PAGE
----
A San Joaquin County judge has ruled to leave the Lodi Muslim Mosque in the hands of its current leaders, ending a months-long lawsuit between two groups vying for control of the city's only mosque.
Meanwhile, a separate lawsuit filed by the mosque against Farooqia Islamic Center for the return of nearly $200,000 will move forward after a judge Monday rejected a request for dismissal from the defendants.
Judge Elizabeth Humphreys informed attorneys last week that she would not issue a restraining order that would bar Mosque President Mohammad Shoaib from presiding and would install former members to the board.
Instead, both parties will wait until mosque members choose a new board in a popular election sometime in early December.
"There's going to be an election anyway," said Joe Rishwain, a Stockton attorney representing Shoaib, whose term expires Nov. 30.
Shoaib could not be reached for comment Tuesday.
Plaintiff and former mosque board member Nasim Khan said Tuesday he was disappointed to learn that Humphreys had cited the upcoming election in her ruling against a restraining order. An injunction in favor of the plantiffs would have restrained Shoaib and his supporters from alleged threats of intimidation against the former board members.
"Probably the judge took the easy way out and said, 'You're going to have an election,'" Khan said.
The lawsuit alleged Shoaib had offered a letter of resignation to the board in February 2004, and prevented the board from accepting it until October of that year. The suit further claimed that Shoaib wrongfully tried to remove four board members from their elected positions. A favorable ruling from Humphreys would have reinstated Nasim Khan to the board.
Instead, Humphreys said the plaintiffs failed to prove Shoaib and his followers had done any irreparable injury to the former board members or the mosque itself.
Brian Chavez-Ochoa, a Valley Springs attorney representing the plaintiffs, said in an interview Tuesday that his clients would comply with Humphreys' decision, but disagreed with the threat posed by the defendants.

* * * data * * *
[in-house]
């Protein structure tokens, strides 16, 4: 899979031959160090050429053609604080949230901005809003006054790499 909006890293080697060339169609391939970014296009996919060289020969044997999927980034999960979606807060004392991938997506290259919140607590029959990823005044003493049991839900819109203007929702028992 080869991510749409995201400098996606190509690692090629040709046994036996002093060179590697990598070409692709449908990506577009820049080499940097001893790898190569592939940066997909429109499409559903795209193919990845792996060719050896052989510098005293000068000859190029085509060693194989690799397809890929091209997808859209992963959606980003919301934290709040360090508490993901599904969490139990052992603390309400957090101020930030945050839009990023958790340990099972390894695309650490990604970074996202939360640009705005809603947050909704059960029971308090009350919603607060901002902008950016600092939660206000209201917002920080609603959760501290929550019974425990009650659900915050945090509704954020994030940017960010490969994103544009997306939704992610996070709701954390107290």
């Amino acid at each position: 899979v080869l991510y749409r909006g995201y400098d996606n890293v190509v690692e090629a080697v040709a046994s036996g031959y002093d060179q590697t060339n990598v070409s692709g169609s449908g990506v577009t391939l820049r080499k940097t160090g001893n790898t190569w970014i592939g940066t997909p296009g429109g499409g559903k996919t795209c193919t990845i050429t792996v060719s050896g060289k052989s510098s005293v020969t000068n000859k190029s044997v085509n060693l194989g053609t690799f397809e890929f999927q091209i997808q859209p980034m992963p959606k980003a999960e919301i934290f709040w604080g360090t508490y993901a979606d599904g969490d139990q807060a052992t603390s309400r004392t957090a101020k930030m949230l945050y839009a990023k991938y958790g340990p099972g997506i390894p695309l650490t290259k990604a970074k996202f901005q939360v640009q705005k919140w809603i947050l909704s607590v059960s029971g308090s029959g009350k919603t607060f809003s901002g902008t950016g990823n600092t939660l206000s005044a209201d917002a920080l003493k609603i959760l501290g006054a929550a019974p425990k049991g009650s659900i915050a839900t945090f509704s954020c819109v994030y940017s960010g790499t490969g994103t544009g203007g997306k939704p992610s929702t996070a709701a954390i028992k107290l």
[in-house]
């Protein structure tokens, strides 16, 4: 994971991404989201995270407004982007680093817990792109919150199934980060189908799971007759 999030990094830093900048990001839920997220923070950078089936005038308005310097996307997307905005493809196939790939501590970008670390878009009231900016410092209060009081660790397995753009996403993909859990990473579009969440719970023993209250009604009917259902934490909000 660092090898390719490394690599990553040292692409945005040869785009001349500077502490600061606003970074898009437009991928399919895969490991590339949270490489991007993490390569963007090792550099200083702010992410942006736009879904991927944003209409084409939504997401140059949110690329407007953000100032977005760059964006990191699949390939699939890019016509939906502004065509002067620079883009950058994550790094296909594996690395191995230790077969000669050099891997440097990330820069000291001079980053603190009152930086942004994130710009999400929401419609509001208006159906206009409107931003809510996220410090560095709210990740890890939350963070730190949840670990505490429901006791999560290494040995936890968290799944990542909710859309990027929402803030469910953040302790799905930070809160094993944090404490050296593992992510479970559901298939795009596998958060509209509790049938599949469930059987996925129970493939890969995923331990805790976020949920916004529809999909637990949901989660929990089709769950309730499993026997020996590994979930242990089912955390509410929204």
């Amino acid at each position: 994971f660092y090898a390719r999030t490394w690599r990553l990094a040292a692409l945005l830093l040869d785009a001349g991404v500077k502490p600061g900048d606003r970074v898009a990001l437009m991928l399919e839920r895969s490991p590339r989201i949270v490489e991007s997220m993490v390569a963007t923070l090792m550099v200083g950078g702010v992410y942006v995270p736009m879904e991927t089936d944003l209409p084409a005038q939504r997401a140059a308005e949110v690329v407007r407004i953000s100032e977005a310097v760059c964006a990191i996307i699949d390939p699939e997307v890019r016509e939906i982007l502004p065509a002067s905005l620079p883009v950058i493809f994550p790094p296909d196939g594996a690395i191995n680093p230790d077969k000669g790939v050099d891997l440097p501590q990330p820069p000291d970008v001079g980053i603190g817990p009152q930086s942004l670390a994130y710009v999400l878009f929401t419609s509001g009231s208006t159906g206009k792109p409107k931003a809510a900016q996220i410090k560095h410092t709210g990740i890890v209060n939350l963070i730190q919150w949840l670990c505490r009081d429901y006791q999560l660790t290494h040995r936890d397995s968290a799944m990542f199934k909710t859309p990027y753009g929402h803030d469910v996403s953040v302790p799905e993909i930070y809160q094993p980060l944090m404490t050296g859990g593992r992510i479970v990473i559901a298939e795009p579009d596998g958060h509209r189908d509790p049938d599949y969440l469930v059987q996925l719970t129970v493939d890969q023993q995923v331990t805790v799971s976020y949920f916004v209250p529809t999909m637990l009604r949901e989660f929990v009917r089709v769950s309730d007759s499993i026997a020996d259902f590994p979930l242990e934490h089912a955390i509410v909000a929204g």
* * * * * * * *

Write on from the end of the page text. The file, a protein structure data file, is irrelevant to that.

He added that he felt the ruling overlooked the basis of the complaint, which was the injustice of people being denied access to a public place of worship.
"I think she kind of missed the point," Chavez-Ochoa said. "It's the injury of the inability to worship that transcends her decision."
Taj Khan declined to comment at length about the decision, but said Tuesday he would not likely attend the mosque election or run for a spot on the board.
"This issue has gone too far," he said. "Let them go do whatever they want."
Nasim Khan said he personally felt the only way to end the feuding of the two factions would be for both parties to step down from the board and let a neutral party assume leadership of the mosque.
Despite Humphreys' ruling, another lawsuit filed by Shoaib and his supporters against board members of Farooqia Islamic Center will continue. Plans for the community center included a worship hall and K-4 school for 50 students.
The suit, filed in May, claimed that Farooqia members allegedly used mosque money and individual donations toward the Farooqia project.
On Monday, Judge Carter P. Holly denied a request for dismissal made by the defendants. Rishwain, who represents the plaintiffs, said his clients would soon begin preparing for trial in the matter.
Contact reporter Sara Cardine at firstname.lastname@example.org.
This story was updated at 3:30 p.m. Nov. 2, 2005, to delete incorrect references to Taj Khan's involvement with the board and the lawsuit.